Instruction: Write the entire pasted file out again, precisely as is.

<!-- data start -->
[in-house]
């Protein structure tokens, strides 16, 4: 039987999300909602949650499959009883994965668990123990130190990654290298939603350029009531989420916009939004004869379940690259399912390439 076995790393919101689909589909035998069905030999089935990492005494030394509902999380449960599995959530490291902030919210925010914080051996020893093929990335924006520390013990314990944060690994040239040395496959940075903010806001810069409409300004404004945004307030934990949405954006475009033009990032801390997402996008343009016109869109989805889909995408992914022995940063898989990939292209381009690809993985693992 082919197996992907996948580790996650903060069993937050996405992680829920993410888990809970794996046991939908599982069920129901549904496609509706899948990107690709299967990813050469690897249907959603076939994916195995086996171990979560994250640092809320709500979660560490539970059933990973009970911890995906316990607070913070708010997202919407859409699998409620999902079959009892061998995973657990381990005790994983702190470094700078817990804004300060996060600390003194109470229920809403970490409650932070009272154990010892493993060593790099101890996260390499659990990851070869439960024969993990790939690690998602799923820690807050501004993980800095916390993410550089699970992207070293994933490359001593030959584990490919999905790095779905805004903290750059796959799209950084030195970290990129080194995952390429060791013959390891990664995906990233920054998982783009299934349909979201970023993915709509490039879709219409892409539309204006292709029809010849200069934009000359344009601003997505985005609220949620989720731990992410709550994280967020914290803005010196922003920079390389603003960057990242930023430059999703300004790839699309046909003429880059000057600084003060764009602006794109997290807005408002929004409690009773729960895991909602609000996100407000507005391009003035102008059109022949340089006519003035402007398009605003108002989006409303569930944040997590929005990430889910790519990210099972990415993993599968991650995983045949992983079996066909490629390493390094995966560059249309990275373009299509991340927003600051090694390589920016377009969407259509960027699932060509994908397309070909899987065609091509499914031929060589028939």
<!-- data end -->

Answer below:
[in-house]
């Protein structure tokens, strides 16, 4: 039987999300909602949650499959009883994965668990123990130190990654290298939603350029009531989420916009939004004869379940690259399912390439 076995790393919101689909589909035998069905030999089935990492005494030394509902999380449960599995959530490291902030919210925010914080051996020893093929990335924006520390013990314990944060690994040239040395496959940075903010806001810069409409300004404004945004307030934990949405954006475009033009990032801390997402996008343009016109869109989805889909995408992914022995940063898989990939292209381009690809993985693992 082919197996992907996948580790996650903060069993937050996405992680829920993410888990809970794996046991939908599982069920129901549904496609509706899948990107690709299967990813050469690897249907959603076939994916195995086996171990979560994250640092809320709500979660560490539970059933990973009970911890995906316990607070913070708010997202919407859409699998409620999902079959009892061998995973657990381990005790994983702190470094700078817990804004300060996060600390003194109470229920809403970490409650932070009272154990010892493993060593790099101890996260390499659990990851070869439960024969993990790939690690998602799923820690807050501004993980800095916390993410550089699970992207070293994933490359001593030959584990490919999905790095779905805004903290750059796959799209950084030195970290990129080194995952390429060791013959390891990664995906990233920054998982783009299934349909979201970023993915709509490039879709219409892409539309204006292709029809010849200069934009000359344009601003997505985005609220949620989720731990992410709550994280967020914290803005010196922003920079390389603003960057990242930023430059999703300004790839699309046909003429880059000057600084003060764009602006794109997290807005408002929004409690009773729960895991909602609000996100407000507005391009003035102008059109022949340089006519003035402007398009605003108002989006409303569930944040997590929005990430889910790519990210099972990415993993599968991650995983045949992983079996066909490629390493390094995966560059249309990275373009299509991340927003600051090694390589920016377009969407259509960027699932060509994908397309070909899987065609091509499914031929060589028939």